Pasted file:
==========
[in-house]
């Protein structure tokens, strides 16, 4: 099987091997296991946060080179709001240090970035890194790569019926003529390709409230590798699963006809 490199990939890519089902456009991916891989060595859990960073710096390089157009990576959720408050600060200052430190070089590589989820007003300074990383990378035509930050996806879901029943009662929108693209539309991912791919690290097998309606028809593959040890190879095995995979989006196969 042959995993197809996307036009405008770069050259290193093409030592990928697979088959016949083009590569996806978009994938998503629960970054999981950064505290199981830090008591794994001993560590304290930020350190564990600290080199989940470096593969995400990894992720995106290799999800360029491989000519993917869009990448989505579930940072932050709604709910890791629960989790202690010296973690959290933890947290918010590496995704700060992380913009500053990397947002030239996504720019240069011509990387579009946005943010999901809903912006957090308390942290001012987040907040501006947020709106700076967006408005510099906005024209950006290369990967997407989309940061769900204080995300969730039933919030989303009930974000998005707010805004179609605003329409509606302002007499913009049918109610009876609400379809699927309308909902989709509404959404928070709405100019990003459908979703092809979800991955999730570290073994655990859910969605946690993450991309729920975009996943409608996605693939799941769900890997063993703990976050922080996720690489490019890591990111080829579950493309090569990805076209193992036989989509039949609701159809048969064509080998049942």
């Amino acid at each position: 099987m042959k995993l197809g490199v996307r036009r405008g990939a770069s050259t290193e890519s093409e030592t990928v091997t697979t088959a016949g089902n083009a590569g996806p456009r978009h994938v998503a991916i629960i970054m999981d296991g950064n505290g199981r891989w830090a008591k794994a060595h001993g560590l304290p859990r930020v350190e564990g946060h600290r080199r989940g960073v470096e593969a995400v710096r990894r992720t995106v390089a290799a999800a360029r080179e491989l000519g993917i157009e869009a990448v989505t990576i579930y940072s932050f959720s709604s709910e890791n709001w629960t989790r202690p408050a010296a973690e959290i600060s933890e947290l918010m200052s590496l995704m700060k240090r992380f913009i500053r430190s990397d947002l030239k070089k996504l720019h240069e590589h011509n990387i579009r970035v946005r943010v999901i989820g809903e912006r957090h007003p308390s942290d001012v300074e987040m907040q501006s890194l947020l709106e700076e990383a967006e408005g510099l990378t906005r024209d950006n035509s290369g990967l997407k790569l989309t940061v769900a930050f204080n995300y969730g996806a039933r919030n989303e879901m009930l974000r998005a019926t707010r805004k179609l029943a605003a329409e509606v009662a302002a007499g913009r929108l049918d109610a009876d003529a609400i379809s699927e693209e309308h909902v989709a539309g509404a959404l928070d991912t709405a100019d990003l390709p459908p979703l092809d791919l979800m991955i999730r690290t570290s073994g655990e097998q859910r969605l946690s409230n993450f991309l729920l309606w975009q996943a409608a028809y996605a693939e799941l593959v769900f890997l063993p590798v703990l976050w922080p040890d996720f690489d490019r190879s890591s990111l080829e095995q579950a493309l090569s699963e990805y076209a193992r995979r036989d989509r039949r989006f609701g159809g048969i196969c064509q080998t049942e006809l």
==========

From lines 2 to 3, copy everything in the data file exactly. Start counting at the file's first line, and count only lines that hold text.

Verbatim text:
């Protein structure tokens, strides 16, 4: 099987091997296991946060080179709001240090970035890194790569019926003529390709409230590798699963006809 490199990939890519089902456009991916891989060595859990960073710096390089157009990576959720408050600060200052430190070089590589989820007003300074990383990378035509930050996806879901029943009662929108693209539309991912791919690290097998309606028809593959040890190879095995995979989006196969 042959995993197809996307036009405008770069050259290193093409030592990928697979088959016949083009590569996806978009994938998503629960970054999981950064505290199981830090008591794994001993560590304290930020350190564990600290080199989940470096593969995400990894992720995106290799999800360029491989000519993917869009990448989505579930940072932050709604709910890791629960989790202690010296973690959290933890947290918010590496995704700060992380913009500053990397947002030239996504720019240069011509990387579009946005943010999901809903912006957090308390942290001012987040907040501006947020709106700076967006408005510099906005024209950006290369990967997407989309940061769900204080995300969730039933919030989303009930974000998005707010805004179609605003329409509606302002007499913009049918109610009876609400379809699927309308909902989709509404959404928070709405100019990003459908979703092809979800991955999730570290073994655990859910969605946690993450991309729920975009996943409608996605693939799941769900890997063993703990976050922080996720690489490019890591990111080829579950493309090569990805076209193992036989989509039949609701159809048969064509080998049942």
């Amino acid at each position: 099987m042959k995993l197809g490199v996307r036009r405008g990939a770069s050259t290193e890519s093409e030592t990928v091997t697979t088959a016949g089902n083009a590569g996806p456009r978009h994938v998503a991916i629960i970054m999981d296991g950064n505290g199981r891989w830090a008591k794994a060595h001993g560590l304290p859990r930020v350190e564990g946060h600290r080199r989940g960073v470096e593969a995400v710096r990894r992720t995106v390089a290799a999800a360029r080179e491989l000519g993917i157009e869009a990448v989505t990576i579930y940072s932050f959720s709604s709910e890791n709001w629960t989790r202690p408050a010296a973690e959290i600060s933890e947290l918010m200052s590496l995704m700060k240090r992380f913009i500053r430190s990397d947002l030239k070089k996504l720019h240069e590589h011509n990387i579009r970035v946005r943010v999901i989820g809903e912006r957090h007003p308390s942290d001012v300074e987040m907040q501006s890194l947020l709106e700076e990383a967006e408005g510099l990378t906005r024209d950006n035509s290369g990967l997407k790569l989309t940061v769900a930050f204080n995300y969730g996806a039933r919030n989303e879901m009930l974000r998005a019926t707010r805004k179609l029943a605003a329409e509606v009662a302002a007499g913009r929108l049918d109610a009876d003529a609400i379809s699927e693209e309308h909902v989709a539309g509404a959404l928070d991912t709405a100019d990003l390709p459908p979703l092809d791919l979800m991955i999730r690290t570290s073994g655990e097998q859910r969605l946690s409230n993450f991309l729920l309606w975009q996943a409608a028809y996605a693939e799941l593959v769900f890997l063993p590798v703990l976050w922080p040890d996720f690489d490019r190879s890591s990111l080829e095995q579950a493309l090569s699963e990805y076209a193992r995979r036989d989509r039949r989006f609701g159809g048969i196969c064509q080998t049942e006809l």